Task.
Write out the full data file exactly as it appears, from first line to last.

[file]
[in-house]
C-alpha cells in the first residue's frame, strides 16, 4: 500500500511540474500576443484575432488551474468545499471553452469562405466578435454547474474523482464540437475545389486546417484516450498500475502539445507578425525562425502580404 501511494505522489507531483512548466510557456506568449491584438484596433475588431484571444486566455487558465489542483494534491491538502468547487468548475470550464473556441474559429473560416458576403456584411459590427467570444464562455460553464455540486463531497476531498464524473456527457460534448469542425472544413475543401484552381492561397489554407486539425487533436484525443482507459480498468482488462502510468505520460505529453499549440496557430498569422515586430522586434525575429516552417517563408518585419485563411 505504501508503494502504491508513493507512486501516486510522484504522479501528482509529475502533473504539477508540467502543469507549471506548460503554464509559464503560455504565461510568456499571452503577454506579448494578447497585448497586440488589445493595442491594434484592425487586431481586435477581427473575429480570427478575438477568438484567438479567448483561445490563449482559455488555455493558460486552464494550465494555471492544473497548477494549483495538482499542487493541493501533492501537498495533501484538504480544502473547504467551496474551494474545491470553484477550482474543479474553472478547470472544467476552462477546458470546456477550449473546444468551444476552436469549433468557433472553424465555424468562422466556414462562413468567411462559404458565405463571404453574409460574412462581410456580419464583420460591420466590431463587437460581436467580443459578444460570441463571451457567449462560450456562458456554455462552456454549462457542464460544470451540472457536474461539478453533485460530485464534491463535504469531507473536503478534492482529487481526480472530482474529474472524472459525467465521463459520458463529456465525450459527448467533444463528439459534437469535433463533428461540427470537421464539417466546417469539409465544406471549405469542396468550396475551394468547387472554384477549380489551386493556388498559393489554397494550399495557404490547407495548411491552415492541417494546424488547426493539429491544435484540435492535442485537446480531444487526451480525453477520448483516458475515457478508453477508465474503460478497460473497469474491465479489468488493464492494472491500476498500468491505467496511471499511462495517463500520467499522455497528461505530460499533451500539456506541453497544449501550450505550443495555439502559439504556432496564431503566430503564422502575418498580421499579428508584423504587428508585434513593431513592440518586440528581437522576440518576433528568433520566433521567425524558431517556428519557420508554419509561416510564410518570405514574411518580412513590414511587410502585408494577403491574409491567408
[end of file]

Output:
[in-house]
C-alpha cells in the first residue's frame, strides 16, 4: 500500500511540474500576443484575432488551474468545499471553452469562405466578435454547474474523482464540437475545389486546417484516450498500475502539445507578425525562425502580404 501511494505522489507531483512548466510557456506568449491584438484596433475588431484571444486566455487558465489542483494534491491538502468547487468548475470550464473556441474559429473560416458576403456584411459590427467570444464562455460553464455540486463531497476531498464524473456527457460534448469542425472544413475543401484552381492561397489554407486539425487533436484525443482507459480498468482488462502510468505520460505529453499549440496557430498569422515586430522586434525575429516552417517563408518585419485563411 505504501508503494502504491508513493507512486501516486510522484504522479501528482509529475502533473504539477508540467502543469507549471506548460503554464509559464503560455504565461510568456499571452503577454506579448494578447497585448497586440488589445493595442491594434484592425487586431481586435477581427473575429480570427478575438477568438484567438479567448483561445490563449482559455488555455493558460486552464494550465494555471492544473497548477494549483495538482499542487493541493501533492501537498495533501484538504480544502473547504467551496474551494474545491470553484477550482474543479474553472478547470472544467476552462477546458470546456477550449473546444468551444476552436469549433468557433472553424465555424468562422466556414462562413468567411462559404458565405463571404453574409460574412462581410456580419464583420460591420466590431463587437460581436467580443459578444460570441463571451457567449462560450456562458456554455462552456454549462457542464460544470451540472457536474461539478453533485460530485464534491463535504469531507473536503478534492482529487481526480472530482474529474472524472459525467465521463459520458463529456465525450459527448467533444463528439459534437469535433463533428461540427470537421464539417466546417469539409465544406471549405469542396468550396475551394468547387472554384477549380489551386493556388498559393489554397494550399495557404490547407495548411491552415492541417494546424488547426493539429491544435484540435492535442485537446480531444487526451480525453477520448483516458475515457478508453477508465474503460478497460473497469474491465479489468488493464492494472491500476498500468491505467496511471499511462495517463500520467499522455497528461505530460499533451500539456506541453497544449501550450505550443495555439502559439504556432496564431503566430503564422502575418498580421499579428508584423504587428508585434513593431513592440518586440528581437522576440518576433528568433520566433521567425524558431517556428519557420508554419509561416510564410518570405514574411518580412513590414511587410502585408494577403491574409491567408